What even is activism?
Merrian-Webster defines activism as “a doctrine or practice that emphasizes direct vigorous action especially in support of or opposition to one side of a controversial issue” and Cambridge Dictionary says that activism is “the use of direct and noticeable action to achieve a result, usually a political or social one”. Hearing that definition, the image of activism becomes this enormous protest with a head figure sharing some inspiring words. Nonetheless, activism is exactly this, however, activism can also be on a more grassroots level. To practice activism and to achieve a social or political change can start from a simple hashtag.
activism on social media
The two social media personas Katri Norrlin and Nelli Kenttä discuss in their 2021 book” Vitun ruma” (a direct translation” Fucking Ugly”) both the highs and lows of the impact social media has. They emphasize how social media can negatively affect people’s perception of reality leading to decreased self-esteem. However, they also highlight the positive aspects of social media platforms, one of them being social media activism. Social media can provide a platform for communities to come together and support each other in a shared struggle. On the other hand, social media activism can also be criticized as lazy, performative and only done to chase clout. But this is not always the case, as we have seen with both the #meetoo movement and the #BLM, which grew tremendously online, proves that powerful social movements and activism can be done on social media. Additionally, as Tinksu Wessman, who is an activist, photographer and a current board member of Trans ry, says activism is still activism, regardless of if it happens on social media or on the barricades (Norrlin & Kenttä 2021: 51).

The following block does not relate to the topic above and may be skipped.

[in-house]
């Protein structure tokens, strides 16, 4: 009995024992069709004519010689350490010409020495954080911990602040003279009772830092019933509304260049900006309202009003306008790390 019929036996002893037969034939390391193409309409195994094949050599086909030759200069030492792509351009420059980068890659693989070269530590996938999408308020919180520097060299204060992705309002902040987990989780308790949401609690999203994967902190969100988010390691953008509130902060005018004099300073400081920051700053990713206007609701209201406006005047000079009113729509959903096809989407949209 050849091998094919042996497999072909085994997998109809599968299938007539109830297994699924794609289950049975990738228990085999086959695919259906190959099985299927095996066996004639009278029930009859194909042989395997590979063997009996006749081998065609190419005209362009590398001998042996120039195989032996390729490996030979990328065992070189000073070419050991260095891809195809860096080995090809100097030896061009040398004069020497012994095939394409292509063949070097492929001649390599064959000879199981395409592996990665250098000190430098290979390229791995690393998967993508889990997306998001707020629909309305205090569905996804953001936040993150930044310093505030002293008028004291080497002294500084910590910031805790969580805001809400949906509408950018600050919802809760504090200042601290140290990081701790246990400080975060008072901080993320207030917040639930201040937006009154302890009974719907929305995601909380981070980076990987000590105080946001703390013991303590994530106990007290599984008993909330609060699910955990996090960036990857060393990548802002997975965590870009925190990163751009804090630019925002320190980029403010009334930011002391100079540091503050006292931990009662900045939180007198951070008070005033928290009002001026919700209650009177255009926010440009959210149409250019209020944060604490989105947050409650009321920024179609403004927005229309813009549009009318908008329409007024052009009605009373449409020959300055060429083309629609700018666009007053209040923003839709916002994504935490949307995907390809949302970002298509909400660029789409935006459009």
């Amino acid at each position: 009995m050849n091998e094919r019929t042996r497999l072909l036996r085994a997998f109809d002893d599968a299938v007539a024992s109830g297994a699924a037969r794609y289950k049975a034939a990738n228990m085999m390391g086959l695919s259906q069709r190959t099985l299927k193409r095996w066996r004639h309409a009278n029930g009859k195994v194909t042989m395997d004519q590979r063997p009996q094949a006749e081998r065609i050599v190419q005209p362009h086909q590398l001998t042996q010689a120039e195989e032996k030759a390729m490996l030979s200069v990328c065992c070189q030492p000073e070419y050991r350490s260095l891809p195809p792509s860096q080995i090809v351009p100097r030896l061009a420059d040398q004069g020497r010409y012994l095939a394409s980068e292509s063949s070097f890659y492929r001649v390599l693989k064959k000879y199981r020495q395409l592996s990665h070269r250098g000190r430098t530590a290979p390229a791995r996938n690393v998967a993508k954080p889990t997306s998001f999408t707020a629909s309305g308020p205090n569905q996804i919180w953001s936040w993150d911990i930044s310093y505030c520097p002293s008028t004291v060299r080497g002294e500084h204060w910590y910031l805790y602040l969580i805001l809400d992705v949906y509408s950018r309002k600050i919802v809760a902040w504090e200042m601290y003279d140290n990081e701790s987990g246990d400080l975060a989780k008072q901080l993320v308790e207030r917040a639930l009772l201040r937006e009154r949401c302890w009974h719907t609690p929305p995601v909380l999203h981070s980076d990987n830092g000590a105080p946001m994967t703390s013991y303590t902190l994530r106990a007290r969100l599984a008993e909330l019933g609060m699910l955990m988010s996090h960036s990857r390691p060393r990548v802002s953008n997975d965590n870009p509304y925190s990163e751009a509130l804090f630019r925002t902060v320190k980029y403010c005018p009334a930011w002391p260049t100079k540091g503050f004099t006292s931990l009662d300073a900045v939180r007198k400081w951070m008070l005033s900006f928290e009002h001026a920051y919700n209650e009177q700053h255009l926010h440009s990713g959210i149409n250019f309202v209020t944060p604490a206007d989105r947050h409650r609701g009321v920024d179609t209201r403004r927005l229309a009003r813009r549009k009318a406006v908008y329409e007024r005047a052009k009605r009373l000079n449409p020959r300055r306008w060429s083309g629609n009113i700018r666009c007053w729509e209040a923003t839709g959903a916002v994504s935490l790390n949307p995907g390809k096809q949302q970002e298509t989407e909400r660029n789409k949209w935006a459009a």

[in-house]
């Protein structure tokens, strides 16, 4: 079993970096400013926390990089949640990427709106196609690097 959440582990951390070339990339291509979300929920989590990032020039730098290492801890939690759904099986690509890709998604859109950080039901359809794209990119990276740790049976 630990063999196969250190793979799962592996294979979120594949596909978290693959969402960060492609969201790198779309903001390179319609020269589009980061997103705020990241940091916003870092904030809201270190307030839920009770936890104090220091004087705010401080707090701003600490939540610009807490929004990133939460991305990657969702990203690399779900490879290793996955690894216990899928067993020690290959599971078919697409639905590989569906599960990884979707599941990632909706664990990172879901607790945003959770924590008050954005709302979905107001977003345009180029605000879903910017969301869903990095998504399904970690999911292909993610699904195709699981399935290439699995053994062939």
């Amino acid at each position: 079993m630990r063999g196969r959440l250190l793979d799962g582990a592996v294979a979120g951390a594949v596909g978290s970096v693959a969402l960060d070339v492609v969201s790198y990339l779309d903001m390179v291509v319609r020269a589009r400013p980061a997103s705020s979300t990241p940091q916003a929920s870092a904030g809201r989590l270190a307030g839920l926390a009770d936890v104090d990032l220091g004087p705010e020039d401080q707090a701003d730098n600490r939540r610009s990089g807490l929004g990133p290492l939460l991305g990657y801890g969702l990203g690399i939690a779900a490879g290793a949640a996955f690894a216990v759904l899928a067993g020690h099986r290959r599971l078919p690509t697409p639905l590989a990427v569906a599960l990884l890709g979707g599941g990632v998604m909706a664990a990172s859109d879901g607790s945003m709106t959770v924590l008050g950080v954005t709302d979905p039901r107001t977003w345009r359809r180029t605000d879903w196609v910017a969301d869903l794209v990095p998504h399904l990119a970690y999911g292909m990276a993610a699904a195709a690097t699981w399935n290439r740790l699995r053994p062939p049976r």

Social media does offer a truly great and wide platform where different kinds of activism against oppression and injustice can flourish and from there become something much bigger. Social media also provides a wide network, where you can reach individuals from all corners of the world. Sharing or posting a hashtag, picture or article can always have an impact, is it then that your problematic aunt reads it and starts thinking or that it sparks a new social movement. Thereupon, below readers can find a compiled list of influential Instagram pages to follow, where equality, anti-racism, justice and other empowering posts are shared.
@ghdhelsinki Good Hair Day is an anti-racist collective and community celebrating Afro-Finns and afro hair
@antiracistforum Anti-Racist Forum is a non-governmental anti-racist organization working to fight for social justice, for instance through various events and workshops.
@finnishafricansociety Finnish-African Society ry was established in 1964 and its purpose is to promote the knowledge of African countries to supply information and to encourage support development, assistance in research on Africa in Finland
@think.africa_finland Think Africa’s mission is to make a social and economic impact by engaging, promoting, and empowering the African diaspora living in Finland as well as building effective collaboration between Finland and African countries.
@ruskeattytotmedia Ruskeat tytöt media is an independent online publication committed to centring and normalizing the perspectives of Brown women and people with underrepresented genders in Finnish and Nordic media
@laakarit.hibo.ibrahim Doctors Hibo A. & Ibrahim A shares their experiences as doctors working in Finland and the discrimination they face almost on a daily.
@noniinmagazine NO NIIN is an independent online monthly magazine at the cups of art, criticality and love
@samha_ry Samha ry is an NGO working with Substance Abuse and Mental Health
@mixed_in_america Mixed in America strives to empower mixed communities and mixed identities
@feminist Feminist is a community rooted in intersectional feminism
@hijabiluscious the account is run by Neda who is a hijabi wearing pole dancer
@nowhitesaviors No White Saviors is a community organisation working with the principle “If you’re not uncomfortable, you’re not listening”
This list is however not complete, and accounts can always be added. If any reader has additional suggestions on Instagram accounts that mainly use English and does activism that supports Intersectionality, Feminism, Anti-Racism, BIPOCLGBTQI+ and Inclusivity to mention a few, feel free to dm us on IG for them to be featured on this blog post.